CBCS President Richard Doornbosch.
PHILIPSBURG--The clock cannot be turned back on the introduction of the new Caribbean guilder Cg. currency (International Organization for Standardization (ISO) currency code XCG) for the monetary union of St. Maarten and Curaçao. Production of the new currency, which will be introduced on March 31, 2025, has started, says Central Bank of Curaçao and St. Maarten (CBCS) President Richard Doornbosch.
The CBCS head provided the information during an interview with “The Daily Herald” at the CBCS St. Maarten office in Philipsburg. He was asked whether the introduction can be stopped given the negative reaction by those who don’t see the need for the introduction of a new currency at this stage.
Crane Currency, Royal Canadian Mint is producing and supplying the new currency, the production of which is being funded by CBCS to the tune of NAf. 15 million. CBCS had entered into a partnership with Crane Currency and the Royal Canadian Mint, to (respectively) produce and supply the banknotes and coins for new currency.
Doornbosch told this newspaper that the existing guilder currency needed to be updated given the outdated security features, which makes it easier for falsification, and noted that the Central Bank has a responsibility to ensure a safe and secure payment system.
“The [Netherlands Antillean guilder – Ed.] bank note is broken and there is still falsification going on in St. Maarten. It is not up to date any more so basically, we are running out of the notes and the coins because they… go to the shredder if they are not of sufficient quality any more,” he explained.
He made clear that the CBCS executes the decisions of the governments of Curaçao and St. Maarten and alluded to the 13 years it took to execute the law to keep the guilder and decide not to dollarise.
“Can we still return? The reality is … we ordered the notes. They are being fabricated and they are, let’s say, on the boat to Curaçao and St. Maarten and so there is no way to turn back that train. The money is spent,” he said.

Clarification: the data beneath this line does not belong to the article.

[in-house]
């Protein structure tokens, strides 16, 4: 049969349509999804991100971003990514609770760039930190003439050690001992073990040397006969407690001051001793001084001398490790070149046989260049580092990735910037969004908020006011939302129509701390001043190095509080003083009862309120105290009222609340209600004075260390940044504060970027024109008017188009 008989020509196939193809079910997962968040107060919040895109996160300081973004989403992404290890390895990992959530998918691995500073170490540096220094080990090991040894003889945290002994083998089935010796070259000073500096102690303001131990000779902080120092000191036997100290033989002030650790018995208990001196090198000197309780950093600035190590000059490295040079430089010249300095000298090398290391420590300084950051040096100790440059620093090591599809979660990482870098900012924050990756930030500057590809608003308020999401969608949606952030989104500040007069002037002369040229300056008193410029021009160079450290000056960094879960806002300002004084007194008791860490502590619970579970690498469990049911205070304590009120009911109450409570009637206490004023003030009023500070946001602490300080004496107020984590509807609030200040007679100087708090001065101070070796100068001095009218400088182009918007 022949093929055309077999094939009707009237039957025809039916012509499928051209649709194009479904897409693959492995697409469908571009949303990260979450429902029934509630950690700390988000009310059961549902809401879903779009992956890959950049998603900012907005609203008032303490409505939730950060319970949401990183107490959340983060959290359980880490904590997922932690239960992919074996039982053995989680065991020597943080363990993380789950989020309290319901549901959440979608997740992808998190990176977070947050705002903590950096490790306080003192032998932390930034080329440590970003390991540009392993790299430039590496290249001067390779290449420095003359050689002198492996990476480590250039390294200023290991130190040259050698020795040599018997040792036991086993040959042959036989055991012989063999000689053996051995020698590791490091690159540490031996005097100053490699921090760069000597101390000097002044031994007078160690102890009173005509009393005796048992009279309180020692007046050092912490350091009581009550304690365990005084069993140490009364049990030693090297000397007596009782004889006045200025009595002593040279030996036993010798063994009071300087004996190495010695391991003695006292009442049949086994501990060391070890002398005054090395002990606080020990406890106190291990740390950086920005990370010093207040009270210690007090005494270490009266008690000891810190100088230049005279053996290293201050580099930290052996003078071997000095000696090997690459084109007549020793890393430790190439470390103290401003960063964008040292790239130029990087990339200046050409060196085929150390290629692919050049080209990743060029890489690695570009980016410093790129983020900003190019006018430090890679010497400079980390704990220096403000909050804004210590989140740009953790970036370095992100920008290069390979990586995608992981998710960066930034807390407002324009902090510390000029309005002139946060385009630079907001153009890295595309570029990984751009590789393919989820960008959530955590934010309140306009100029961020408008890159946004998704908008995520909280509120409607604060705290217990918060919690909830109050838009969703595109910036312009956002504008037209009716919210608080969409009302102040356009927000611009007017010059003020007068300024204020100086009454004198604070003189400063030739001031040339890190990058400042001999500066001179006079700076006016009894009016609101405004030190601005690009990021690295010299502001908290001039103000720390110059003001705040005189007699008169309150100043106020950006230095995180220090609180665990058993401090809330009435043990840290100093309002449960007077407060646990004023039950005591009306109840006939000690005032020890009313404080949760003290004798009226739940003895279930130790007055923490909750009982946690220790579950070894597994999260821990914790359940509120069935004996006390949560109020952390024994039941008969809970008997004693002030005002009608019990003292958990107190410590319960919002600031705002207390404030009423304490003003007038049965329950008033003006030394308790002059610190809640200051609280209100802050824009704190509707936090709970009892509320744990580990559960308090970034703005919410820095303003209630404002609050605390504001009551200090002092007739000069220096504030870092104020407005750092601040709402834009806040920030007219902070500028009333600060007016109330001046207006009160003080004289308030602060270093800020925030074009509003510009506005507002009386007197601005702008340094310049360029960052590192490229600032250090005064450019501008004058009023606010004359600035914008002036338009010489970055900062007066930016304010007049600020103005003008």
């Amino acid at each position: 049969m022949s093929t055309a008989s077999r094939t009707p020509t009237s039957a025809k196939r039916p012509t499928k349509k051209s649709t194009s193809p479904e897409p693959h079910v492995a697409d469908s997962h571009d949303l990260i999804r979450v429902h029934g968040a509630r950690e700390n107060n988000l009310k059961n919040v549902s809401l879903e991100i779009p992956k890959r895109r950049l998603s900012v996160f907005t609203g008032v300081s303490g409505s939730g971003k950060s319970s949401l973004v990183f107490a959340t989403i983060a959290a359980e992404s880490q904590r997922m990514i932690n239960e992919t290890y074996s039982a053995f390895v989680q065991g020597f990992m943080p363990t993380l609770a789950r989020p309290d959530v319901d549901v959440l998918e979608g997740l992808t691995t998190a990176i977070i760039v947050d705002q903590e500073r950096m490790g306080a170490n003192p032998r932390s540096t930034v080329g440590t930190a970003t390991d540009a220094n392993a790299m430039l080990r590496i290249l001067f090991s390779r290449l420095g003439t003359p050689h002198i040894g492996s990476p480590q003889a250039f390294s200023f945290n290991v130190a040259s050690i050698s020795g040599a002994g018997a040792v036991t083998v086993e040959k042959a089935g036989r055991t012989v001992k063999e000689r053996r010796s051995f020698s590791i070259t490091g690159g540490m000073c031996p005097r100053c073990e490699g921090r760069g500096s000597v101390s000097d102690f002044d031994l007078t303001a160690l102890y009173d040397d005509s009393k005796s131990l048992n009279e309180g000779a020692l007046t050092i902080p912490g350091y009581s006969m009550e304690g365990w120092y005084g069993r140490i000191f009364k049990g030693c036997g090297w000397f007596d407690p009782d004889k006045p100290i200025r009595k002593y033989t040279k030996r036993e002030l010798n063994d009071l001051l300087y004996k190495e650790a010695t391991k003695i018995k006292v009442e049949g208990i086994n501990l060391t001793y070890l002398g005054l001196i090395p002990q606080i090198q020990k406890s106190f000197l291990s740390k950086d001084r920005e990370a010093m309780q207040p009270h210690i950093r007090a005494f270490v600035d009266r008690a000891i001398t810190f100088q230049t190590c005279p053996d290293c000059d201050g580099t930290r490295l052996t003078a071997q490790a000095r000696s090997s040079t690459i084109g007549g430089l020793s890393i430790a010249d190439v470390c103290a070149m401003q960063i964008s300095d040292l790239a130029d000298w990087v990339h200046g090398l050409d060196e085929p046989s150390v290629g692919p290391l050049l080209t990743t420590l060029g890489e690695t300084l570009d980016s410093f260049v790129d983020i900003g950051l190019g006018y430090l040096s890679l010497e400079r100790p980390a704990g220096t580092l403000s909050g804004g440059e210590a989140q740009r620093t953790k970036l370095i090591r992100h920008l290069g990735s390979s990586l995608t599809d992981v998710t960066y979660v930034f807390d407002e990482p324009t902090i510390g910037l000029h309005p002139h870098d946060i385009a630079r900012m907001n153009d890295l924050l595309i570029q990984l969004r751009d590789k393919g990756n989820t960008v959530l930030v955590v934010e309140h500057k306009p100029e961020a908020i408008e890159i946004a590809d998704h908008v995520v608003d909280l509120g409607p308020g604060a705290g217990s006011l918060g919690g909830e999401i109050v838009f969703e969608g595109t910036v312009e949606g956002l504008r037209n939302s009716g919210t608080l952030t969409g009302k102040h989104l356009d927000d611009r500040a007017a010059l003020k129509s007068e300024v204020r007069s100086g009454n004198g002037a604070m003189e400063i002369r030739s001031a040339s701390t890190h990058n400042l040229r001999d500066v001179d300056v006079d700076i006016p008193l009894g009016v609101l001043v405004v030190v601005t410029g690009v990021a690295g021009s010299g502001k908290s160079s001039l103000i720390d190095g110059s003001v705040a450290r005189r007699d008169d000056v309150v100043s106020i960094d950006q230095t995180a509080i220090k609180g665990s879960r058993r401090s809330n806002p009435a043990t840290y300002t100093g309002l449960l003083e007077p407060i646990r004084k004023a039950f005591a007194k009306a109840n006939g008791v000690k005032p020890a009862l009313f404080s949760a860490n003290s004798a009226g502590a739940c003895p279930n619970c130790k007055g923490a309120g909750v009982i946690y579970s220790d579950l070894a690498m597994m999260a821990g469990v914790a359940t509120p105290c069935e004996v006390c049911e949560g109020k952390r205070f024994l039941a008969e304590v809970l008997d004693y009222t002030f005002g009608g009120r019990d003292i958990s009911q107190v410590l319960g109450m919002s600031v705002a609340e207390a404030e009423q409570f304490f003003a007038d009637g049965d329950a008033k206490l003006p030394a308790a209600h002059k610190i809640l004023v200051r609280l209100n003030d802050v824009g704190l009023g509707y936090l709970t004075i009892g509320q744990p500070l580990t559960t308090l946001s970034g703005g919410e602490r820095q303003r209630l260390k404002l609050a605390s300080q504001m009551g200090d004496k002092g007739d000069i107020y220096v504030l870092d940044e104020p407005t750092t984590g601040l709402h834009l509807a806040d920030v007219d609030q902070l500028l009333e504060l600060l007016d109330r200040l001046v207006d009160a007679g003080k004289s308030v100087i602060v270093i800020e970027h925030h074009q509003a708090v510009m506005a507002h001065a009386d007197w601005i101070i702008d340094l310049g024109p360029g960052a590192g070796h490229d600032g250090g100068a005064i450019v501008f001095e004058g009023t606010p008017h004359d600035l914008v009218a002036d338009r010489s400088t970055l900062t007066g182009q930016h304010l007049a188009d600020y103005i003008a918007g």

The door is, however, not closed to dollarisation. “The money is spent, but obviously you can still take a decision [on dollarisation]. The government didn’t take the decision that they don’t want to dollarise; they just say that we need some other bank notes and coins in the meantime and we cannot wait for this discussion to solve, because in the end, if you want to dollarise, you need to have a decent discussion on how: if you don’t have a Central Bank how then you will do integrity supervision of your banking system? How will you do prudential supervision of your insurance companies? How will you make sure that the circulation of money is being handled? You need to come to alternative arrangements and that takes time because it takes legislation; you need to come to an agreement between all parties and you need to make arrangements with the Curaçao government as well.”
The International Monetary Fund (IMF) had advised that at least three to four years would be needed for a decent preparation to potentially dollarise.
“You can always revisit this issue and we couldn’t wait for that, because then we would basically not be fulfilling our obligation to ensure a safe and secure payment system. That is our responsibility ... Fortunately the governments gave their blessing so that you [can] at least continue providing this more secure banknote.”
He added: “We cannot turn back the clock. So, this is going to happen. We also informed the international organisations that the ISO [currency] code is going to change … The payment system is something that is interconnected internationally, because you also want to pay your foreign suppliers etc. So, they have a new ISO code now in their system for next year. This is not going to change and it’s up to governments to decide what, in the future, will be the appropriate monetary exchange rate regime, he noted.